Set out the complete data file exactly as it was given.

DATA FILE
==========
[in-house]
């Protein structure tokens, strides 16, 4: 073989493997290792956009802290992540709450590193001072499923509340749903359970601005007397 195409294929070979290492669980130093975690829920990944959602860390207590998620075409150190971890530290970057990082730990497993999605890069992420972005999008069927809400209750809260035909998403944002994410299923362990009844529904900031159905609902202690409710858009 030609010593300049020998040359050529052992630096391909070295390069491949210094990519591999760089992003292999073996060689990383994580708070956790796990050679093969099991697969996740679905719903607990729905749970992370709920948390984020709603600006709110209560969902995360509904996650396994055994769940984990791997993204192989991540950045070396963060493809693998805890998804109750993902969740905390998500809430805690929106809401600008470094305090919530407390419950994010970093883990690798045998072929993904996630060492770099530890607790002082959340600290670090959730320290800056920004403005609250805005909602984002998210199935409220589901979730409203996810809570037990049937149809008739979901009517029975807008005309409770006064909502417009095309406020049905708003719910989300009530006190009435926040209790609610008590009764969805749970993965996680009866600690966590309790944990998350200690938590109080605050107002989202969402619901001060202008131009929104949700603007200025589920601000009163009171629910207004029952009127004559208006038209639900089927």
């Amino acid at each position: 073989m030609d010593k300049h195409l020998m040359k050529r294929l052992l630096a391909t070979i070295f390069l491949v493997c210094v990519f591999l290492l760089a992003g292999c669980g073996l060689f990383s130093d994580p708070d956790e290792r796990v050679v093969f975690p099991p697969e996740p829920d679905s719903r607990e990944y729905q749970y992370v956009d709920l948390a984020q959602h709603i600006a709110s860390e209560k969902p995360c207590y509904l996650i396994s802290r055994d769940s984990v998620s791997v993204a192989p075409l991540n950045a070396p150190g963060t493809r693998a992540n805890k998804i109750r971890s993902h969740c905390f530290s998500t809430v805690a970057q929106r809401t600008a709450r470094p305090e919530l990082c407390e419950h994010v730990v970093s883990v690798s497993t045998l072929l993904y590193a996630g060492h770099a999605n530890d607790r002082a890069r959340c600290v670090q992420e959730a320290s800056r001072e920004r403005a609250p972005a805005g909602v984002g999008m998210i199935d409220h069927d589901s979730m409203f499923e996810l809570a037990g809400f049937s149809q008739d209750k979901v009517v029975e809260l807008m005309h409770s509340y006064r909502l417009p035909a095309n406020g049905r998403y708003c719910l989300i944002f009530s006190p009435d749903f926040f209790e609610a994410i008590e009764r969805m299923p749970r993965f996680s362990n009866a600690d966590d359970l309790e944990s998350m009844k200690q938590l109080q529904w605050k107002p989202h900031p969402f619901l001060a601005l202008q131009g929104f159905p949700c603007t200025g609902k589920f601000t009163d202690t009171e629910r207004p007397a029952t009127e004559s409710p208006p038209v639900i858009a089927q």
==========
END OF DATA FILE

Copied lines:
[in-house]
């Protein structure tokens, strides 16, 4: 073989493997290792956009802290992540709450590193001072499923509340749903359970601005007397 195409294929070979290492669980130093975690829920990944959602860390207590998620075409150190971890530290970057990082730990497993999605890069992420972005999008069927809400209750809260035909998403944002994410299923362990009844529904900031159905609902202690409710858009 030609010593300049020998040359050529052992630096391909070295390069491949210094990519591999760089992003292999073996060689990383994580708070956790796990050679093969099991697969996740679905719903607990729905749970992370709920948390984020709603600006709110209560969902995360509904996650396994055994769940984990791997993204192989991540950045070396963060493809693998805890998804109750993902969740905390998500809430805690929106809401600008470094305090919530407390419950994010970093883990690798045998072929993904996630060492770099530890607790002082959340600290670090959730320290800056920004403005609250805005909602984002998210199935409220589901979730409203996810809570037990049937149809008739979901009517029975807008005309409770006064909502417009095309406020049905708003719910989300009530006190009435926040209790609610008590009764969805749970993965996680009866600690966590309790944990998350200690938590109080605050107002989202969402619901001060202008131009929104949700603007200025589920601000009163009171629910207004029952009127004559208006038209639900089927």
């Amino acid at each position: 073989m030609d010593k300049h195409l020998m040359k050529r294929l052992l630096a391909t070979i070295f390069l491949v493997c210094v990519f591999l290492l760089a992003g292999c669980g073996l060689f990383s130093d994580p708070d956790e290792r796990v050679v093969f975690p099991p697969e996740p829920d679905s719903r607990e990944y729905q749970y992370v956009d709920l948390a984020q959602h709603i600006a709110s860390e209560k969902p995360c207590y509904l996650i396994s802290r055994d769940s984990v998620s791997v993204a192989p075409l991540n950045a070396p150190g963060t493809r693998a992540n805890k998804i109750r971890s993902h969740c905390f530290s998500t809430v805690a970057q929106r809401t600008a709450r470094p305090e919530l990082c407390e419950h994010v730990v970093s883990v690798s497993t045998l072929l993904y590193a996630g060492h770099a999605n530890d607790r002082a890069r959340c600290v670090q992420e959730a320290s800056r001072e920004r403005a609250p972005a805005g909602v984002g999008m998210i199935d409220h069927d589901s979730m409203f499923e996810l809570a037990g809400f049937s149809q008739d209750k979901v009517v029975e809260l807008m005309h409770s509340y006064r909502l417009p035909a095309n406020g049905r998403y708003c719910l989300i944002f009530s006190p009435d749903f926040f209790e609610a994410i008590e009764r969805m299923p749970r993965f996680s362990n009866a600690d966590d359970l309790e944990s998350m009844k200690q938590l109080q529904w605050k107002p989202h900031p969402f619901l001060a601005l202008q131009g929104f159905p949700c603007t200025g609902k589920f601000t009163d202690t009171e629910r207004p007397a029952t009127e004559s409710p208006p038209v639900i858009a089927q």